Africa doesn’t need Amazon. It has its own rainforests and its own e-commerce giants. Online retailer Jumia has secured $26 million (€20 million) to expand into additional markets in Africa.
Like its American forebear, Jumia sells a wide range of goods at low cost with easy delivery and returns. The retailer is currently active in Nigeria, Egypt, and Morocco and sells clothing, electronics, furniture, books, baby products, cosmetics, home appliances, and even booze. Rather than paying online, shoppers can pay at their doorstep.
Jumia launched about a year ago out of Rocket Internet and quickly grew its customer base. Many of Africa’s e-commerce companies focus their operations in South Africa, where the economy and access to technology is the strongest. However, e-commerce is still a tricky issue in Africa, as payment technology and Internet connectivity are not strong and many consumers don’t have smartphones, computers, or extra money to spend shopping online.
Although Internet and mobile penetration still has a long way to go in Africa, the rates are climbing, particularly in the mobile sector. A growing middle class means more opportunities for business are arising.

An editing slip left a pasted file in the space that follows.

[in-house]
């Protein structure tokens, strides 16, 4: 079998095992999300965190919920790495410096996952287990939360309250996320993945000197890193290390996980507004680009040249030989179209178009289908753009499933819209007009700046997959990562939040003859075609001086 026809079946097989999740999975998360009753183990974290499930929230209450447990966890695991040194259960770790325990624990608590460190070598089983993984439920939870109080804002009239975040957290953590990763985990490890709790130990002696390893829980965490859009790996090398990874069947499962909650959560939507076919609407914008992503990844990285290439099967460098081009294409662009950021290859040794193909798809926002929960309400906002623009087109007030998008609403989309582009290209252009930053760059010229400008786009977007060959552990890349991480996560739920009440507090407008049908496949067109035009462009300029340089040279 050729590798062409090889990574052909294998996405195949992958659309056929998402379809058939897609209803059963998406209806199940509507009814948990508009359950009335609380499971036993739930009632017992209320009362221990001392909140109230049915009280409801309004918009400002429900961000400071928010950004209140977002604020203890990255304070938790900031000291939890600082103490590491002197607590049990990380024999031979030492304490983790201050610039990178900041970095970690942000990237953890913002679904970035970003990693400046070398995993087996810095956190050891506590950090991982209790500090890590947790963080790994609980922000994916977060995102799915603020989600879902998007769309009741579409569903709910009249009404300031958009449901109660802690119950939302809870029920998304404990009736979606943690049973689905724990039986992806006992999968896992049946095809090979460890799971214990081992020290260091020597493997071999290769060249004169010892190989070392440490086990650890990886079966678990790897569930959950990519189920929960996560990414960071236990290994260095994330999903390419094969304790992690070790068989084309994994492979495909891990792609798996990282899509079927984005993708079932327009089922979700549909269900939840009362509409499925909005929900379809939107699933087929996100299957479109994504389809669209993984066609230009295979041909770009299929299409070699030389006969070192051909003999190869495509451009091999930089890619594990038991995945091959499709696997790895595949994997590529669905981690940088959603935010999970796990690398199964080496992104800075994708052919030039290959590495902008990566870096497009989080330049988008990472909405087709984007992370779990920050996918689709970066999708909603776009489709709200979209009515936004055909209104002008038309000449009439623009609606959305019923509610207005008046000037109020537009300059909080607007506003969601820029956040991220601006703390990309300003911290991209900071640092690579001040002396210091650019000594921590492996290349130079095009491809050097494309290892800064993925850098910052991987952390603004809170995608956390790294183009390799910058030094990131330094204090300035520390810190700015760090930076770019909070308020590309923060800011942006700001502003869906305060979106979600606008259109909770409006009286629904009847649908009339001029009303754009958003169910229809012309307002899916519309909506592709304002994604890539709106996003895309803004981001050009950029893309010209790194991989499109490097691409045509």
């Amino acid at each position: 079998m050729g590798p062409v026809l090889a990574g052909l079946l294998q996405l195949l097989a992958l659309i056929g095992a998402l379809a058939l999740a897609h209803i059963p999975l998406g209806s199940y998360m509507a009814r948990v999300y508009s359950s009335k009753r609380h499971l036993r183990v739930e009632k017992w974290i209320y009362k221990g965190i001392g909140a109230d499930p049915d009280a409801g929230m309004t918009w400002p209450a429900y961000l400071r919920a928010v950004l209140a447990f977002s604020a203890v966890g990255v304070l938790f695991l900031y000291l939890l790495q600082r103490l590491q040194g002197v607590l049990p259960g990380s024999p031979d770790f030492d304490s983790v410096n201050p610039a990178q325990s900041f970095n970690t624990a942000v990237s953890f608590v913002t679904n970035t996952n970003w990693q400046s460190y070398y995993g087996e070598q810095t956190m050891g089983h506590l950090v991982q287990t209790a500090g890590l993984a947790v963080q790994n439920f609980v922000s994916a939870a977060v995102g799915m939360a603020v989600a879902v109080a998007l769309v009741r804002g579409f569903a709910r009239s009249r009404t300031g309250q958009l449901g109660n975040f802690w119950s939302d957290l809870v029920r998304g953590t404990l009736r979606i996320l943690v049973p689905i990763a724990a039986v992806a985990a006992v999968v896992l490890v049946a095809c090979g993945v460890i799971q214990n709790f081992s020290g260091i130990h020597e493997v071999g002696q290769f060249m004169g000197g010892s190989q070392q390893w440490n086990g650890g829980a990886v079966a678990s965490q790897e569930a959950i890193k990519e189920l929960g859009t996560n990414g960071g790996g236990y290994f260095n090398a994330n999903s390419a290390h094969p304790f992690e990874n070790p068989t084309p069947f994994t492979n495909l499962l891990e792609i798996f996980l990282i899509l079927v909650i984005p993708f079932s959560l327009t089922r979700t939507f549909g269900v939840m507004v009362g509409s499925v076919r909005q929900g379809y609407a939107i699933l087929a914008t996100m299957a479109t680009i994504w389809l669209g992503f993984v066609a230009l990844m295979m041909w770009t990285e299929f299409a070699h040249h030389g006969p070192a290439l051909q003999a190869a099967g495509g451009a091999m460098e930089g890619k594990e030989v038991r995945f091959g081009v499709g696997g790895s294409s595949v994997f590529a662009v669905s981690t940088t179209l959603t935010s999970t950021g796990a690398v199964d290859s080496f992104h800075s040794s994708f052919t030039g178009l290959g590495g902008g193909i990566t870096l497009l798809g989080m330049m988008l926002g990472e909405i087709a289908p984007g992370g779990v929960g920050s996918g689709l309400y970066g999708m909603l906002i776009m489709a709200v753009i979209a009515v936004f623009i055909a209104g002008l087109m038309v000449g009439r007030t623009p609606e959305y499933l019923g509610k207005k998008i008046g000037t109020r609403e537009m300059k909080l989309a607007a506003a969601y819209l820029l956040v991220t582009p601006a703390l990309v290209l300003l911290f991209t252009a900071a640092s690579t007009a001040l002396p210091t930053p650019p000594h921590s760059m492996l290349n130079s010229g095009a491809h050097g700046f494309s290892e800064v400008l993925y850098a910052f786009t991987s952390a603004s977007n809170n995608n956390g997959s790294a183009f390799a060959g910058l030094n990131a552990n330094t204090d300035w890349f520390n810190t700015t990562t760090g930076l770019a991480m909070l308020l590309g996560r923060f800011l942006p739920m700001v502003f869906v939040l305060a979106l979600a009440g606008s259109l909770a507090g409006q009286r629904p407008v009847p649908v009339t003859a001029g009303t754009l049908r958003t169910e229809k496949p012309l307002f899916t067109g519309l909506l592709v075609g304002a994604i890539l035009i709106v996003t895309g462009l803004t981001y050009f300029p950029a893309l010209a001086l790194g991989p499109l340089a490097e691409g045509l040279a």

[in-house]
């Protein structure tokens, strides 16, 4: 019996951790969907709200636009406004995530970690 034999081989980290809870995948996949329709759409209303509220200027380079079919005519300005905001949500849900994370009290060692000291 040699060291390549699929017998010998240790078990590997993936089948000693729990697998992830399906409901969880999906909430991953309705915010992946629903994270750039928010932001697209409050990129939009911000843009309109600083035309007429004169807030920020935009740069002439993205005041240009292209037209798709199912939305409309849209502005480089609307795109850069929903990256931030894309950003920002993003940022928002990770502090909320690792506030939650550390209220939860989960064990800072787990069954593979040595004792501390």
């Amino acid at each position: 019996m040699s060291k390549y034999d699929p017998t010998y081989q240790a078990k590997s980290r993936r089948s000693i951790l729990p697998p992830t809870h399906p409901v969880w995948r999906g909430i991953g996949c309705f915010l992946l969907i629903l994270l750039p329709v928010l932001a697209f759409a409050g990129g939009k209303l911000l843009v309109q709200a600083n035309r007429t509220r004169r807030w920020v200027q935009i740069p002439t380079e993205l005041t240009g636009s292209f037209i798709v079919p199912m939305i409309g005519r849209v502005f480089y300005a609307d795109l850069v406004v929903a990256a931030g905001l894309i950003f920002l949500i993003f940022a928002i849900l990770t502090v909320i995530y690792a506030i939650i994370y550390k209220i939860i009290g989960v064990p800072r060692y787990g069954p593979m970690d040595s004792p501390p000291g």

“There is very much a demand from the growing middle class to have quality products both in beauty and in fashion that is currently not met in the Nigerian market or in many other African countries,” said former Rocket Internet CEO Stiegeler in an interview with VentureVillage. “That means that either they buy things abroad or have other people ship the product in, which is obviously very time-consuming, expensive and tedious.
Rocket Internet is a Berlin-based incubator program that has been a fervent supporter of African startups. It has a commercial presence in Egypt, Morocco, the Ivory Coast, Ghana, Nigeria, Kenya, and South Africa. Furthermore, Rocket Internet CEO Leonard Stiegeler was actually one of the founders of Jumia. He previously founded online fashion retail store Sabunta, which then merged with another company to form Jumia.
Summit Partners also believes in the potential of the African e-commerce market. The firm led this round through its German holding company to fuel Jumia’s growth. In October, Summit Partners also led a $26 million round in Zando, the ‘South African Zappos.’
Rocket Internet and Summit Partners aren’t the only ones excited about Africa’s potential. Google has teamed up with African accelerator 88mph, and other incubator and accelerator programs are cropping up as well. Again, most of the efforts and activity are focused on South Africa, but if Jumia’s growth signals anything, it is that the rest of the continent wants a piece of the action as well.
Photo credit: Axel Rouvin/ Flickr
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